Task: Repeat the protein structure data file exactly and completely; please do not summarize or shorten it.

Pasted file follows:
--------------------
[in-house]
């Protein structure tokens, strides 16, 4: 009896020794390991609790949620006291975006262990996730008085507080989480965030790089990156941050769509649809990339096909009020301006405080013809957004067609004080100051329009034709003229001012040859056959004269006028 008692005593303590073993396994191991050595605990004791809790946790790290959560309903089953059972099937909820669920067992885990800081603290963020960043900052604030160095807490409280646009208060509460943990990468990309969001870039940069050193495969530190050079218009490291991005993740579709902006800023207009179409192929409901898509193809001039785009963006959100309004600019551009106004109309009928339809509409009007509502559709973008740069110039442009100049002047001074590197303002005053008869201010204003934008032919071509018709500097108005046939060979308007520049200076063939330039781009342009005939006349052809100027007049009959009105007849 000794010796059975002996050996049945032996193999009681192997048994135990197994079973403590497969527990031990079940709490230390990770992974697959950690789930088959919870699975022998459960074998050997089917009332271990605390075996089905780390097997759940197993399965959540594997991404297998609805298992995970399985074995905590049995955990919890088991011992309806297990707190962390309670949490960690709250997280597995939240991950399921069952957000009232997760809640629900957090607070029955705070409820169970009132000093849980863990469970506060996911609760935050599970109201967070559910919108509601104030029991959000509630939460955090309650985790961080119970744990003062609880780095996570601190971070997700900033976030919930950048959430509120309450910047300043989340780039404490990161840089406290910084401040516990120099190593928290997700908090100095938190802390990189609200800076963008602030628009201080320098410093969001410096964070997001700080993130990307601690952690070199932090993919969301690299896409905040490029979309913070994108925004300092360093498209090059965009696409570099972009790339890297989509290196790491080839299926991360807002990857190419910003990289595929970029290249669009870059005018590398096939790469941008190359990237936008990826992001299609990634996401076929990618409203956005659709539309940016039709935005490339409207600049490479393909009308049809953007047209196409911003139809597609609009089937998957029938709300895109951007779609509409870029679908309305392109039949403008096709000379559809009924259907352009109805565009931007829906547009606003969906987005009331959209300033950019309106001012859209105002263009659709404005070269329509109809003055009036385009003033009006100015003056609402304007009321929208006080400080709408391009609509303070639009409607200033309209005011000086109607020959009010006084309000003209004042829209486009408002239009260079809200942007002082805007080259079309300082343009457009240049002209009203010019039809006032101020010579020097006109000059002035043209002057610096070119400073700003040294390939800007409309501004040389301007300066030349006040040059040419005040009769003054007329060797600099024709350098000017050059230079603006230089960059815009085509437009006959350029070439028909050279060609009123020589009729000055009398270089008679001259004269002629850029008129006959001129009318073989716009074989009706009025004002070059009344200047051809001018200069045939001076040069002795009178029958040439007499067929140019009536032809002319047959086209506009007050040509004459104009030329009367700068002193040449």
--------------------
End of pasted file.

[in-house]
């Protein structure tokens, strides 16, 4: 009896020794390991609790949620006291975006262990996730008085507080989480965030790089990156941050769509649809990339096909009020301006405080013809957004067609004080100051329009034709003229001012040859056959004269006028 008692005593303590073993396994191991050595605990004791809790946790790290959560309903089953059972099937909820669920067992885990800081603290963020960043900052604030160095807490409280646009208060509460943990990468990309969001870039940069050193495969530190050079218009490291991005993740579709902006800023207009179409192929409901898509193809001039785009963006959100309004600019551009106004109309009928339809509409009007509502559709973008740069110039442009100049002047001074590197303002005053008869201010204003934008032919071509018709500097108005046939060979308007520049200076063939330039781009342009005939006349052809100027007049009959009105007849 000794010796059975002996050996049945032996193999009681192997048994135990197994079973403590497969527990031990079940709490230390990770992974697959950690789930088959919870699975022998459960074998050997089917009332271990605390075996089905780390097997759940197993399965959540594997991404297998609805298992995970399985074995905590049995955990919890088991011992309806297990707190962390309670949490960690709250997280597995939240991950399921069952957000009232997760809640629900957090607070029955705070409820169970009132000093849980863990469970506060996911609760935050599970109201967070559910919108509601104030029991959000509630939460955090309650985790961080119970744990003062609880780095996570601190971070997700900033976030919930950048959430509120309450910047300043989340780039404490990161840089406290910084401040516990120099190593928290997700908090100095938190802390990189609200800076963008602030628009201080320098410093969001410096964070997001700080993130990307601690952690070199932090993919969301690299896409905040490029979309913070994108925004300092360093498209090059965009696409570099972009790339890297989509290196790491080839299926991360807002990857190419910003990289595929970029290249669009870059005018590398096939790469941008190359990237936008990826992001299609990634996401076929990618409203956005659709539309940016039709935005490339409207600049490479393909009308049809953007047209196409911003139809597609609009089937998957029938709300895109951007779609509409870029679908309305392109039949403008096709000379559809009924259907352009109805565009931007829906547009606003969906987005009331959209300033950019309106001012859209105002263009659709404005070269329509109809003055009036385009003033009006100015003056609402304007009321929208006080400080709408391009609509303070639009409607200033309209005011000086109607020959009010006084309000003209004042829209486009408002239009260079809200942007002082805007080259079309300082343009457009240049002209009203010019039809006032101020010579020097006109000059002035043209002057610096070119400073700003040294390939800007409309501004040389301007300066030349006040040059040419005040009769003054007329060797600099024709350098000017050059230079603006230089960059815009085509437009006959350029070439028909050279060609009123020589009729000055009398270089008679001259004269002629850029008129006959001129009318073989716009074989009706009025004002070059009344200047051809001018200069045939001076040069002795009178029958040439007499067929140019009536032809002319047959086209506009007050040509004459104009030329009367700068002193040449």